A&O tackles money laundering in Montenegro
29 April 2014
Money laundering is a serious issue for Montenegro. According to a 2013 Europol report, the country is one of “the most important money-laundering locations”. This causes significant problems for Montenegro, not least because, as Europol explains, “the illegally acquired money is being injected into the legal economy and jobs”.
Tackling this problem is high up on the agenda for Montenegro. Compliance with international – in particular EU – standards related to financial crime is a pre-condition of its pending application for accession to the EU.
So in 2012 Allen & Overy undertook a major pro bono project on behalf of MANS, a Montenegrin NGO that fights corruption and organised crime.
The project involved research into anti-money laundering (AML) regulation in Montenegro, with the ultimate goal of helping MANS identify ways to enhance the integrity of the Montenegrin financial system, which they could then present to the local authorities.
AML3 - anti-money laundering in Europe
A team of 15 lawyers from across five A&O offices, led out of Brussels, conducted a comparative analysis of the implementation of AML3 in Belgium, the Netherlands, France, Germany and the UK.
AML3 is an EU regulation that aims to protect the financial system and other vulnerable professions and activities from being misused for money laundering or financing of terrorism. The system set out by AML3 heavily relies upon the contribution of financial institutions, which are under a duty to report suspicions of money laundering to the local authorities.
As Brussels senior associate, Nanyi Kaluma, explains: “By finding out how AML3 had been implemented in five key European jurisdictions, we hoped to identify potential sources of inspiration for the Montenegrin AML Act.
“This Act,” she continues “holds the key to Montenegro’s progress, as it aims to achieve compliance with international AML standards of anti-money laundering.”
But having the right policy and regulation in place would only benefit Montenegro if it could be duly enforced. To achieve this, A&O joined forces with a major international financial institution to tap into its expertise around AML banking practices.
High-level training in Montenegro
Alongside MANS, A&O and its partner financial institution organised a one-day training session to provide senior officials in Montenegro with guidance on how to turn a black letter rule into efficient and effective practice.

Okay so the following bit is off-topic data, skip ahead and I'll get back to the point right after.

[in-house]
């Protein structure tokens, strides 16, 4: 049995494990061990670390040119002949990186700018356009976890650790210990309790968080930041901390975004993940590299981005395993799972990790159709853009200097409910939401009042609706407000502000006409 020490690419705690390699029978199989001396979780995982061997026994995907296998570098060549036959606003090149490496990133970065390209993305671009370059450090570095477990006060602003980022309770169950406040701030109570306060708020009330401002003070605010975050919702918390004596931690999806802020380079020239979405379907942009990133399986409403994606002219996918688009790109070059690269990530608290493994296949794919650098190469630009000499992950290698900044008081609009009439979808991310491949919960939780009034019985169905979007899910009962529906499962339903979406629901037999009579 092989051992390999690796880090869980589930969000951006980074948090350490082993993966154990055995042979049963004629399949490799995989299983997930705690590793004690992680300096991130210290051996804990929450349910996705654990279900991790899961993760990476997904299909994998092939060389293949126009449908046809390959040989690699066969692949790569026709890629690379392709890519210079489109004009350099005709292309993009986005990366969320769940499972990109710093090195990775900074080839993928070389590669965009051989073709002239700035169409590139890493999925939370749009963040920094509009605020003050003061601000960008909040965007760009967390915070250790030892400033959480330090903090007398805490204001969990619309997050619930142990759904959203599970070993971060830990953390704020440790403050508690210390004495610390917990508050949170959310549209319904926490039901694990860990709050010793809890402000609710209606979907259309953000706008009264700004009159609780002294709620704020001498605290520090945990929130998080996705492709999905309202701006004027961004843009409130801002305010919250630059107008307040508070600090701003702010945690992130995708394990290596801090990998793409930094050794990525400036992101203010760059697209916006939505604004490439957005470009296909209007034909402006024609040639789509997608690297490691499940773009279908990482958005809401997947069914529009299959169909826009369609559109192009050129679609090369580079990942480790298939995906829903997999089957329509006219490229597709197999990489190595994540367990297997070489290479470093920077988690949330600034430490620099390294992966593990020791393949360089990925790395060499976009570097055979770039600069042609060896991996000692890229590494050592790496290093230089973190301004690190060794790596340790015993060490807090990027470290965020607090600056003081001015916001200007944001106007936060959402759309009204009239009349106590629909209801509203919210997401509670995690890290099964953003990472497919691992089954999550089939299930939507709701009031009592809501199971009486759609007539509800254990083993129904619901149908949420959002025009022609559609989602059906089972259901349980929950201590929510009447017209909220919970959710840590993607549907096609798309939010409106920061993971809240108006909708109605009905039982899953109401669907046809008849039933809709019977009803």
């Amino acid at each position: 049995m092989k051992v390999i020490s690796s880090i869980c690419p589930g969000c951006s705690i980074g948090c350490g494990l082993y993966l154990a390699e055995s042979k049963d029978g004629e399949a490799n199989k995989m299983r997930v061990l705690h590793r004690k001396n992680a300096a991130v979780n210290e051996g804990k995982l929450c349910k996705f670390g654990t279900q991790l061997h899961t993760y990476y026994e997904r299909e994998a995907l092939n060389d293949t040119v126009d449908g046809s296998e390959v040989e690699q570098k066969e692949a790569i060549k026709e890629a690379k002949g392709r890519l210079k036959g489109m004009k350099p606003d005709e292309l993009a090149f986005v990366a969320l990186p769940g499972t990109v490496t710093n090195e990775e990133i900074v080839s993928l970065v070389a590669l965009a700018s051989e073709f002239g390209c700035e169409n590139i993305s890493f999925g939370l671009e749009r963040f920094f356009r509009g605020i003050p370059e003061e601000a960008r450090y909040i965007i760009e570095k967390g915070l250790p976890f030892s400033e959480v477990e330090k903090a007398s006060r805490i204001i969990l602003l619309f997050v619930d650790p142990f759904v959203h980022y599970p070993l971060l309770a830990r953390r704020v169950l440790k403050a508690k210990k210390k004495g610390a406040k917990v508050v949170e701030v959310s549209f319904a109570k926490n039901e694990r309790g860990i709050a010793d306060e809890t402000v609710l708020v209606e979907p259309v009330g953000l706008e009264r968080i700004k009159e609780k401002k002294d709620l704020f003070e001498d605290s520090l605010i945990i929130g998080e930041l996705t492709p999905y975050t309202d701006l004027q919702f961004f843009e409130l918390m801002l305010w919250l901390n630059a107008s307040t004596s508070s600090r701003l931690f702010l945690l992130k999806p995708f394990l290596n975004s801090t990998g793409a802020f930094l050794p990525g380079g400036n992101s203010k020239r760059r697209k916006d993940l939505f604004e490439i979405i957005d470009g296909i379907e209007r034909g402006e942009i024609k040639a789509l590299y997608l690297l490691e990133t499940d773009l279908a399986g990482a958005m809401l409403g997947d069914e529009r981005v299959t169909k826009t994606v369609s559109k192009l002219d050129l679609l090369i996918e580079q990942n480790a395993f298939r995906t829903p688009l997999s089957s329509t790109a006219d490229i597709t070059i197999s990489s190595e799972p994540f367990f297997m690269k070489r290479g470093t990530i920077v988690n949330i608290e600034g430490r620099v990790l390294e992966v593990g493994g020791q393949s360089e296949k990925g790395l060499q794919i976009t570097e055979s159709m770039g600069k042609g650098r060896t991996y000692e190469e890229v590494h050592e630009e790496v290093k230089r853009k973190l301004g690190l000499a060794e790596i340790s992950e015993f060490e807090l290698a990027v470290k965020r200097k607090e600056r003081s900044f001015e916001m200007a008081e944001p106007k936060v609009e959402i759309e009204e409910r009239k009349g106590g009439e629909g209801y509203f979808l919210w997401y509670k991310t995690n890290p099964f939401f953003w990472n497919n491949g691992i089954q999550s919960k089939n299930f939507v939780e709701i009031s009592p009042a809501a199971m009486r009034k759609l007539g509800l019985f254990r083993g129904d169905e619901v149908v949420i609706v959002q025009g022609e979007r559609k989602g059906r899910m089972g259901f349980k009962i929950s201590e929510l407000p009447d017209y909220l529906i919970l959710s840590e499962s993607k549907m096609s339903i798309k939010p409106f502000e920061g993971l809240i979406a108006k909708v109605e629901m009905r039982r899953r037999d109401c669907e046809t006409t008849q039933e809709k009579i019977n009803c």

This high-level session, held in Podgorica in January 2014, was partly financed by the EU delegation in Montenegro – MANS’ most important funder.
The audience included local politicians, financial institutions (all the Montenegrin local banks attended), regulators, judges, prosecutors, members of the Montenegrin financial intelligence unit, NGOs and the media.
It was the first time representatives from the public and private sectors in Montenegro had openly shared their views on how to improve enforcement and prevention in the country. This dialogue had simply never taken place before.
The main conclusion from the review was that, on paper, the Montenegrin AML Act is largely in line with AML3. The Act was thoroughly revised in 2012 and is now, on certain fronts, even more far-reaching than AML3 as it implements other relevant international standards.
A&O nevertheless identified several key areas for further improvement, for instance enhancing the deterrent effect of applicable sanctions and the detection of money laundering arising out of bribery offences.
But the real challenge is the actual practical implementation of the Montenegrin AML Act by the authorities and the financial institutions.
During the seminar, a team of finance experts provided an insight into the effective implementation of AML standards by financial institutions, based on their bank’s own internal rules and structure, as well as relevant guidance from local trade bodies and associations.
This is the first time a law firm and financial institution have joined forces to use their combined expertise, alongside an NGO, to influence legislation and regulation in a country. In total A&O and its partner organisation provided over two hundred hours of pro bono work to complete the review, present its findings and offer advice.
A tangible step forward
The work has been strongly supported by the local EU Delegation to Montenegro who see it as an important contribution to Montenegro's progress towards implementing the EU standards, and an important milestone in Montenegro's application for accession to the EU.
MANS and the EU Delegation have asked A&O and its partner financial institution to continue their work, and to provide guidelines on policy making, the regulatory environment and awareness-raising tools, which MANS can promote in order to further advance Montenegro's fight against money laundering.
The work has been so influential that the UK ambassador to Montenegro has invited the team involved to his residence to discuss initiatives around the implementation of AML standards and enforcement in Montenegro, one of his top priorities.
The work has had the added benefit of legitimising MANS’ activities and reputation in Montenegro, which had in the past been associated with a more radical form of activism.
“We’re very pleased with the impact of our work so far, and we believe it has provided a tangible step forward on a sensitive and complex issue for Montenegro” says Brussels partner Joost Everaert.